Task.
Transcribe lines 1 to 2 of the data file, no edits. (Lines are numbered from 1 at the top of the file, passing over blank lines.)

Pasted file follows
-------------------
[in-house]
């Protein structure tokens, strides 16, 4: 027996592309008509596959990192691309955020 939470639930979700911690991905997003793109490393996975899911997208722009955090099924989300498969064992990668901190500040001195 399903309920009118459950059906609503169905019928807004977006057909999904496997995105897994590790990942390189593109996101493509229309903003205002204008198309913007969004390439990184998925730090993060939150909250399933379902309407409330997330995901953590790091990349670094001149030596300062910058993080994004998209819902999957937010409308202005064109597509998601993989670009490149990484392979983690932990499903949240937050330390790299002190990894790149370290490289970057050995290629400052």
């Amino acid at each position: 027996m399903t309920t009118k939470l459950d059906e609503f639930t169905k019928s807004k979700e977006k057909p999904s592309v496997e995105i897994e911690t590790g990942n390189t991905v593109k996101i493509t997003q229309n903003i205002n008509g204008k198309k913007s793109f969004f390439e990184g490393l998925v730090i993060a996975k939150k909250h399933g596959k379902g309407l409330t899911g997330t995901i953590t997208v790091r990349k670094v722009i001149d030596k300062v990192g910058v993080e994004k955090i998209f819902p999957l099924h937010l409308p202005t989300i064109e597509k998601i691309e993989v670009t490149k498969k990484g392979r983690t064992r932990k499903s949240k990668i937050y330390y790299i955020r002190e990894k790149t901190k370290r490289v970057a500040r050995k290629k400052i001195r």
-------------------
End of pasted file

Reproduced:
[in-house]
């Protein structure tokens, strides 16, 4: 027996592309008509596959990192691309955020 939470639930979700911690991905997003793109490393996975899911997208722009955090099924989300498969064992990668901190500040001195 399903309920009118459950059906609503169905019928807004977006057909999904496997995105897994590790990942390189593109996101493509229309903003205002204008198309913007969004390439990184998925730090993060939150909250399933379902309407409330997330995901953590790091990349670094001149030596300062910058993080994004998209819902999957937010409308202005064109597509998601993989670009490149990484392979983690932990499903949240937050330390790299002190990894790149370290490289970057050995290629400052």